Designing a successful content strategy is all about anticipating the needs of your target audiences, then delivering compelling visual content that fulfills those needs. But getting audiences to click through and read your content is the necessary first step. That’s why a lot of marketers have questions about whether short-form or long-form content is a better choice. After all, long-form content of 1,000 words or longer often ranks higher on SERPs. But is a longer infographic, visual annual report, or illustrated blog post always what your audience needs?
Let’s take a look at a few of the key considerations when determining whether longer-form content is right for you.
SEO & Your (Visual) Content Strategy
In recent years, we’ve heard many marketers declare that “SEO is dead.” But this isn’t really the case. What they’re expressing is that SEO used to be a lot more formulaic than it is now. Whereas, years ago, you could pack your content with keywords without regard for its quality and still rank high on SERPs, search engine algorithms have become more and more sophisticated. As a result, the best thing you can do to optimize an article or piece of visual content is to create the most useful, high-quality content possible — and to write it for human beings, not computers.
This means that putting your audience’s needs first should be your top priority when it comes to SEO. And that’s a good thing! After all, that’s what will encourage audiences to click through to new pages, and come back for repeat visits.
So what does all of this have to do with content length? The simple answer is that your content should only be as long as it needs to be. If your audience needs a simple answer to a simple question, don’t make them wade through hundreds of words or tons of illustrations. Keep it short and sweet — so long as it’s a minimum of 300 words.
But make sure your site has plenty of longer-form content, as well, when it comes time to answer more complex questions, share how-to guides or videos, and explain your industry and your organization’s role in it. Search algorithms do reward longer text, simply because there are more keywords, alt text, and other clues as to what the content is about.
Finally, a word about alt text. Visual content is already the dominant form of communication on the web, so it must be a part of your marketing strategy. Videos and motion graphics alone drive the vast majority of web traffic. Luckily, you can optimize visual content to rank well on SERPs as well. The most important thing you can do is to assign accurate, descriptive alt text to every visual element you include on your website. The same holds true for visual content you post on external sites such as YouTube. Of course, you’ll want to use keywords in this alt text that are a great fit for the value you’re providing. So long as you pay attention to alt text and other metadata, you’ll be able to optimize the performance of visual content—and, because it’s visual, your audiences will be more engaged.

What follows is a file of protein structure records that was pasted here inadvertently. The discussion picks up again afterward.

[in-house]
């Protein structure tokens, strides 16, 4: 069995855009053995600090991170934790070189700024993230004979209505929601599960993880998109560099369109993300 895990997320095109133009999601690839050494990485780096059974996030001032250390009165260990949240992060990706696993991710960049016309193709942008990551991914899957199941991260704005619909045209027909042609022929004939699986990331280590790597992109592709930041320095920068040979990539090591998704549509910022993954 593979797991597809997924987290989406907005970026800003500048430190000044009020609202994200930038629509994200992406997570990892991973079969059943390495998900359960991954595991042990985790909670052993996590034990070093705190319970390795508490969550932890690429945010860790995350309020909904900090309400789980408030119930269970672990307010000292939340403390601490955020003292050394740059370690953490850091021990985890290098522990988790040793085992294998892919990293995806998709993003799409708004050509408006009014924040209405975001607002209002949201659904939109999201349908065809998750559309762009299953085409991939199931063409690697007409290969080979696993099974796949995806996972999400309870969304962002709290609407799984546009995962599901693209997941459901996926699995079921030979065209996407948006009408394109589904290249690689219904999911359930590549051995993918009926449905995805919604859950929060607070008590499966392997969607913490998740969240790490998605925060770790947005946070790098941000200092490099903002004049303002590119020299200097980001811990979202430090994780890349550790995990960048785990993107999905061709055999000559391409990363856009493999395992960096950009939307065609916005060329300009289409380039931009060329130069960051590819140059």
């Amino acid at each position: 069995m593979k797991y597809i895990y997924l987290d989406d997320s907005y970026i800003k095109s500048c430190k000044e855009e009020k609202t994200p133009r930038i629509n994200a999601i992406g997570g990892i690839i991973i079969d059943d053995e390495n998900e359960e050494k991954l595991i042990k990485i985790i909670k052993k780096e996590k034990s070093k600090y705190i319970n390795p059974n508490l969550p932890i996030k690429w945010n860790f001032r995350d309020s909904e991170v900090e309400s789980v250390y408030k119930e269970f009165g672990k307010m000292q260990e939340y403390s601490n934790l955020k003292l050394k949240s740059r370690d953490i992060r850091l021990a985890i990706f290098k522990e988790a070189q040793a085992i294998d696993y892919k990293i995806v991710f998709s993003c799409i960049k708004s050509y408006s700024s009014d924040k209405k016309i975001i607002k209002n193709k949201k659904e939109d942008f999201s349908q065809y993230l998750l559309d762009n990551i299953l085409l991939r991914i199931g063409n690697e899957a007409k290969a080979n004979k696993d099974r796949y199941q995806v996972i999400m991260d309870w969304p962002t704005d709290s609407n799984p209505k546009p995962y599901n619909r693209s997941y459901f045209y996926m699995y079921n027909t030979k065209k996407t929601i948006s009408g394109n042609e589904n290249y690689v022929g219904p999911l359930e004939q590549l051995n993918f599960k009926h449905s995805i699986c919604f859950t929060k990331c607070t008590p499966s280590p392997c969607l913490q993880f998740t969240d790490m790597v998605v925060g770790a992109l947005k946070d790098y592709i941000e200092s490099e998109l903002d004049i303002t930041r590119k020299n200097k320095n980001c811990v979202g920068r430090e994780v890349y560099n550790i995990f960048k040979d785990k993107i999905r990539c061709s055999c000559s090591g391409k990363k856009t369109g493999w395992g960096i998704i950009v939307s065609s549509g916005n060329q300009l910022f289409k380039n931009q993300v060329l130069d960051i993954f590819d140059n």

Long-Form Content in Bite-Sized Pieces
When your strategy does include longer-form visual and text-based content, how can you make sure it doesn’t lose your audiences’ interest? After all, today’s audiences are only willing to read 20% of a web page that has 600 words or more.
There are a few answers to this question. First of all, if you’re writing a lot of text — for a blog post like this one, for instance — make sure you include a visual element every 200 words or so. This might consist of an illustration, a data visualization, or an embedded motion graphic. This gives your readers multiple ways to engage with your message, and offers them up regular visual stimulation, which their brains can process 60,000x faster than text. Likewise, break up blog posts into subsections so they can easily find the information they need.
The same strategy holds true for infographics, visual annual reports, interactive landing pages, and other longer-form visual content. Use subsections and visual cues to break up the content into smaller bits. This makes navigation go more smoothly, and makes it easier for them to spot the content that interests them most.
A bonus for you as a marketer is that, when you have small, discrete sections, you can break these up for use and reuse. For instance, repurpose a single graph from a long-scrolling infographic to post as a mini-infographic on social media. This microcontent isn’t just highly shareable — it can tease the longer infographic and encourage people to click through to learn more. Similarly, you can create an annual report summary that compiles only the most compelling or important points from a longer report.
As you can see, the answer to whether your content should be long-form or short-form isn’t always a straightforward one. The important thing is that your visual content strategy includes a mixture of both — and that you always make your choice based on the kind of value it’s delivering for your audiences.